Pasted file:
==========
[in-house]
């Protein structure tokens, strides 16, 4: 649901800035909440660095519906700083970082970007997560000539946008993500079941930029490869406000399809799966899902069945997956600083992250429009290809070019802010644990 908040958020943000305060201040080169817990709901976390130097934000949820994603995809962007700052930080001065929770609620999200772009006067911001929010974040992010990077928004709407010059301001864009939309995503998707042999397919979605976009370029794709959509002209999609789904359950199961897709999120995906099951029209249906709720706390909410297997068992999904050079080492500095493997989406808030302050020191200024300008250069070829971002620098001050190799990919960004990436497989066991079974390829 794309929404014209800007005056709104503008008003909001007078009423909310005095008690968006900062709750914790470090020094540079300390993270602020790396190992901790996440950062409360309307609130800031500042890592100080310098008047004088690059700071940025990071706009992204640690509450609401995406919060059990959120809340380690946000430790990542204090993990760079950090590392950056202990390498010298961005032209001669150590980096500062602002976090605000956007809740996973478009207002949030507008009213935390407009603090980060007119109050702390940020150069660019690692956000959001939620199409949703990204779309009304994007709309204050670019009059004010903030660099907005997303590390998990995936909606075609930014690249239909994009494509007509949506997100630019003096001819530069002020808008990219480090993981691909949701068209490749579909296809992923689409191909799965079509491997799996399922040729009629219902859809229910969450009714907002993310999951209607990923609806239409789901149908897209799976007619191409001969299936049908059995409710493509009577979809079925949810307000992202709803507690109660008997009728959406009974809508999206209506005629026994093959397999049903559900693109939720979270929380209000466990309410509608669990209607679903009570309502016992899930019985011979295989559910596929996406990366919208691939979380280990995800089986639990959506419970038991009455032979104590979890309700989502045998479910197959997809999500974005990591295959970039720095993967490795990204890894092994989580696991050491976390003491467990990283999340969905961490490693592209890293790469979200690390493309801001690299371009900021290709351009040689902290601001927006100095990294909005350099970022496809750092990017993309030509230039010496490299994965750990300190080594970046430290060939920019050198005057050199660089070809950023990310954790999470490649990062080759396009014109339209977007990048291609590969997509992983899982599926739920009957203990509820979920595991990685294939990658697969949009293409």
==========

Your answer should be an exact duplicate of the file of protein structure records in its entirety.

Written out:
[in-house]
């Protein structure tokens, strides 16, 4: 649901800035909440660095519906700083970082970007997560000539946008993500079941930029490869406000399809799966899902069945997956600083992250429009290809070019802010644990 908040958020943000305060201040080169817990709901976390130097934000949820994603995809962007700052930080001065929770609620999200772009006067911001929010974040992010990077928004709407010059301001864009939309995503998707042999397919979605976009370029794709959509002209999609789904359950199961897709999120995906099951029209249906709720706390909410297997068992999904050079080492500095493997989406808030302050020191200024300008250069070829971002620098001050190799990919960004990436497989066991079974390829 794309929404014209800007005056709104503008008003909001007078009423909310005095008690968006900062709750914790470090020094540079300390993270602020790396190992901790996440950062409360309307609130800031500042890592100080310098008047004088690059700071940025990071706009992204640690509450609401995406919060059990959120809340380690946000430790990542204090993990760079950090590392950056202990390498010298961005032209001669150590980096500062602002976090605000956007809740996973478009207002949030507008009213935390407009603090980060007119109050702390940020150069660019690692956000959001939620199409949703990204779309009304994007709309204050670019009059004010903030660099907005997303590390998990995936909606075609930014690249239909994009494509007509949506997100630019003096001819530069002020808008990219480090993981691909949701068209490749579909296809992923689409191909799965079509491997799996399922040729009629219902859809229910969450009714907002993310999951209607990923609806239409789901149908897209799976007619191409001969299936049908059995409710493509009577979809079925949810307000992202709803507690109660008997009728959406009974809508999206209506005629026994093959397999049903559900693109939720979270929380209000466990309410509608669990209607679903009570309502016992899930019985011979295989559910596929996406990366919208691939979380280990995800089986639990959506419970038991009455032979104590979890309700989502045998479910197959997809999500974005990591295959970039720095993967490795990204890894092994989580696991050491976390003491467990990283999340969905961490490693592209890293790469979200690390493309801001690299371009900021290709351009040689902290601001927006100095990294909005350099970022496809750092990017993309030509230039010496490299994965750990300190080594970046430290060939920019050198005057050199660089070809950023990310954790999470490649990062080759396009014109339209977007990048291609590969997509992983899982599926739920009957203990509820979920595991990685294939990658697969949009293409």